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Is AMD’s Ryzen Product Mix Targeted at Higher Margins?

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Different Ryzen CPUs, same architecture

Earlier, we saw that Advanced Micro Devices (AMD) plans to launch three series of Ryzen CPUs (central processing unit): the high-end, eight-core Ryzen 7, the mid-end, six-core Ryzen 5, and the low-end, four-core Ryzen 3.

An article on the website Tom’s Hardware stated that all three Ryzen series employ the same eight-core design. The company merely disables the cores to offer product segmentation. This makes the manufacturing cost of a $499 Ryzen 7 1800X similar to the cost of a $169 Ryzen 5 1400.

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Pricing impact

According to the analysis by Tom’s Hardware, AMD charges $58.75 per physical core for its high-end Ryzen 7 1800X and only $31.25 per physical core for the Ryzen 5 1600X, which has two cores disabled. As the core design is the same for all CPUs, AMD loses a profit of $27.50 per physical core with every Ryzen 5 1600X purchase.

It’s very important for AMD to get a favorable product mix of high-margin and low-margin products in order to make its Computing and Graphics segment profitable.

Unlocked multipliers make non-X models more attractive

However, unlocked multipliers in all AMD processors don’t seem to support a favorable product mix. Many reviewers, including Tom’s Hardware, suggest that users purchase the less expensive non-X models such as the Ryzen 7 1700 instead of the more expensive X models, as both have similar overclocking. These recommendations saw Ryzen 7 1700 becoming AMD’s most popular Ryzen processor on Amazon’s (AMZN) Best Sellers list.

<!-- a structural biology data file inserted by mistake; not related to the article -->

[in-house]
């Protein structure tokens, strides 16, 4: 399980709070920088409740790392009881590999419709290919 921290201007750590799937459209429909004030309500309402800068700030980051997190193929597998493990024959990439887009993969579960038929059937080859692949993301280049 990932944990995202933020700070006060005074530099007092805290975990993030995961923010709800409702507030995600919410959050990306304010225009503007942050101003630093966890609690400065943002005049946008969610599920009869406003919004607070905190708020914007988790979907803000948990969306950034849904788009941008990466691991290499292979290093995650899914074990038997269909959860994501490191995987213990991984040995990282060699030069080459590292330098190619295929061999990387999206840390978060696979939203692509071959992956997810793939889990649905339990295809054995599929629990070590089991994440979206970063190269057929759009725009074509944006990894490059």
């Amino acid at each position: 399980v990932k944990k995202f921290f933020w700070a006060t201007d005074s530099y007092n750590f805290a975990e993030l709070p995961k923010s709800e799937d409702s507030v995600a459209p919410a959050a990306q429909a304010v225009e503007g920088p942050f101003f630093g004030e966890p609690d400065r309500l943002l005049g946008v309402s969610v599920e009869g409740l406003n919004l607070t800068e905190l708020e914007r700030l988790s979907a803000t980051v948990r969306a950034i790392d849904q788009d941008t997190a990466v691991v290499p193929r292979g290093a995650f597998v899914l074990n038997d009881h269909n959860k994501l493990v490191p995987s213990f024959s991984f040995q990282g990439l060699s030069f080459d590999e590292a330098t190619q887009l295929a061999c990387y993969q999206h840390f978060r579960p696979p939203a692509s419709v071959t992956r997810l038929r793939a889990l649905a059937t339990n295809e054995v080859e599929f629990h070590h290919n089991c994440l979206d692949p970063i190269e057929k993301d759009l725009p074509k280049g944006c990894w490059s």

Intel (INTC) doesn’t offer unlocked multipliers in its lower-margin products in order to prevent its lower-end products from eating up the sales of its higher-end products, thereby maintaining healthy product segmentation.

Unhealthy Ryzen product mix could hit AMD’s profits

AMD’s product mix is getting skewed toward lower-margin models instead of higher margin models, which could hurt the company’s overall margins. It seems that the company is looking to correct its product mix by offering discounts on the X models. According to the Tom’s Hardware article, Amazon is selling the $499 Ryzen 7 1800X at a discounted price of between $470 and $465, and Newegg is selling the $399 Ryzen 7 1700X at a discounted price of $374.

The discounted price is higher than the $329 price tag for the Ryzen 7 1700. With these discounts, AMD could be looking to encourage enthusiasts to buy the X models.

As AMD uses the same design, it has little pricing flexibility for its lower-end products, making it vulnerable to any price cuts by Intel. However, Intel hasn’t revealed any plans for price cuts so far.

Next, we’ll look at the performance of AMD’s Radeon RX 500 series graphics cards.

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